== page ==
Peijiang Wang plays Shine, the budding billiards champion who finally gets her uncle Feng to stand up and fly right, i.e., quit drinking and find a way to pay off the gambling debts that have brought his old rival to the door of the family pool hall/home, the Outstanding Pool Hall. There are the requisite training montages, which are a lot more entertaining than what is, essentially, golf on a table has any right to be. It’s a tribute to good storytelling that the film doesn’t need a lot of locations, doesn’t need a lot of characters, and doesn’t need a complicated plot to be such a good time.










Also on the agenda was the South Korean “neo-noir” Confession, directed by Do-yun Lee. If the characters from Partners in Crime grew up, they might have ended up like the three boyhood friends in Confession. 


Confession is a solid, enjoyable crime thriller, the first feature by director Do-yun Lee. The three friends grow up to be very different from but still devoted to (or maybe just tied to) each other. Slick insurance agent In-chul (Ju Ji-Hoon) has more in common with the greedy mother (Lee Whee-Hyang) of his friend Hyun-Tae than with either Hyun-Tae (Ji Sung) or their friend, the slightly damaged Min-Soo (Lee Kwang-Soo). The center of the film’s plot is the robbery In-chul and Min-Soo stage at the gambling hall owned by Hyun-Tae’s parents. Playing to the surveillance camera, In-chul and his friend’s mother mime a violent robbery while offering directions to each other. (Which is absolutely as silly as it sounds.) The camera can’t hear them, of course, so why not?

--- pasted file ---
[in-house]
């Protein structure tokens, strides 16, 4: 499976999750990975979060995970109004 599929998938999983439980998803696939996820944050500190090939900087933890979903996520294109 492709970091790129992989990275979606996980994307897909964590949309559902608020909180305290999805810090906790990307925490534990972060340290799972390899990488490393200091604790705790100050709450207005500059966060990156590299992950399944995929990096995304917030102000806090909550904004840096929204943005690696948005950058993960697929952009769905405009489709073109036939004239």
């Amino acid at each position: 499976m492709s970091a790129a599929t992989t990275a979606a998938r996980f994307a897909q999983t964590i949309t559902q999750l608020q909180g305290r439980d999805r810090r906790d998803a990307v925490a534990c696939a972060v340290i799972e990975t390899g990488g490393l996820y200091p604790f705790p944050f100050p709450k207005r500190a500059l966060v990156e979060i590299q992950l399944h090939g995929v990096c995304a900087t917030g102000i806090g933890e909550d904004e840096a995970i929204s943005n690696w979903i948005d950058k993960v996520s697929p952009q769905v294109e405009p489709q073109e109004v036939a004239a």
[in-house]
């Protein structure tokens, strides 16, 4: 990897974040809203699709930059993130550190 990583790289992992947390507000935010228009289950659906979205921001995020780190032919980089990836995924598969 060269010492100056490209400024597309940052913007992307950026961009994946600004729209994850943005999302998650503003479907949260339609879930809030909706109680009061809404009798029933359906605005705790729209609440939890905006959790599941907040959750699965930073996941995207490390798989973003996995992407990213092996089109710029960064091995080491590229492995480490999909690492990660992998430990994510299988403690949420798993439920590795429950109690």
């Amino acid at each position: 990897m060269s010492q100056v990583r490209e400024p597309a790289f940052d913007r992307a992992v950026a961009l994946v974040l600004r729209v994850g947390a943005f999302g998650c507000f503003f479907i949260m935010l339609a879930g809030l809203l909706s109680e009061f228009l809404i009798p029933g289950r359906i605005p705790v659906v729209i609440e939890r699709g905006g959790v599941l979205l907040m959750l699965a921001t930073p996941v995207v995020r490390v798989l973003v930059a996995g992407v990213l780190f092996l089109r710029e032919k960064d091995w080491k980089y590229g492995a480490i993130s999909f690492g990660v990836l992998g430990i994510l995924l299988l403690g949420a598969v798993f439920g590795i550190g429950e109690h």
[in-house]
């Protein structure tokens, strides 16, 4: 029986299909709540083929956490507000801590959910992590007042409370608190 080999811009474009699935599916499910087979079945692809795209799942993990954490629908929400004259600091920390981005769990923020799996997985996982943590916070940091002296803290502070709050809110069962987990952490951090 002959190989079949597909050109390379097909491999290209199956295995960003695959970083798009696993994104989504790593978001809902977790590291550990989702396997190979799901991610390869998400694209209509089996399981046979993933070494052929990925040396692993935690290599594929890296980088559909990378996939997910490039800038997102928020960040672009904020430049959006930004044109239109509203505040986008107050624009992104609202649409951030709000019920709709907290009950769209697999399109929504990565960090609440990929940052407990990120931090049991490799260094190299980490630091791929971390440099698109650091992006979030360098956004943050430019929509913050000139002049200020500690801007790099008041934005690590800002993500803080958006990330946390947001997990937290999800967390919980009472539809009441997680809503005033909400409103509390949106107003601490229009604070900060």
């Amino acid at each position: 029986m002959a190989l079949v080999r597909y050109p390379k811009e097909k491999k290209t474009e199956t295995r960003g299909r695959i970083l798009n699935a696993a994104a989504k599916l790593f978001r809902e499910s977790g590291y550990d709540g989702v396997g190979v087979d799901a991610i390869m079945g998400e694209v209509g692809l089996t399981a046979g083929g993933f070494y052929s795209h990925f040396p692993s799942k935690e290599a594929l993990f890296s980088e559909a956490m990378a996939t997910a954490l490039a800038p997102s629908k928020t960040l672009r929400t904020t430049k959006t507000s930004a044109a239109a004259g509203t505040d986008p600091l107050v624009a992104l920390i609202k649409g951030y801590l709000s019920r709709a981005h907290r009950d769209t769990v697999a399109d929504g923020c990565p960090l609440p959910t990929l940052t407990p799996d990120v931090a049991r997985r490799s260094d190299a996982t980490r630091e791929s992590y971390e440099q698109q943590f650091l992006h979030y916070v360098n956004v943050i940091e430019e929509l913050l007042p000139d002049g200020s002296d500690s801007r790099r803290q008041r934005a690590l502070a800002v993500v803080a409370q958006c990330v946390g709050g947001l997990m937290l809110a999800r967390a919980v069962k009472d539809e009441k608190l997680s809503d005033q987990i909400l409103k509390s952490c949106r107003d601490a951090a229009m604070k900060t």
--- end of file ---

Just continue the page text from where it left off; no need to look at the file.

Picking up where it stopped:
What could go wrong with this plan? Nearly everything, as you might expect.

As with Second Chance, it doesn’t matter a whit that we can see what’s coming. Indeed, in a genre picture like this, being able to see what the characters can’t—the absolutely inevitable disaster they have stupidly, arrogantly set in motion—is essential. As Hitchcock pointed out, that dynamic is what creates suspense. It’s not not knowing what’s going to happen; it’s knowing exactly what’s going to happen when the characters don’t that makes us squirm in our seats and talk pointlessly at the screen.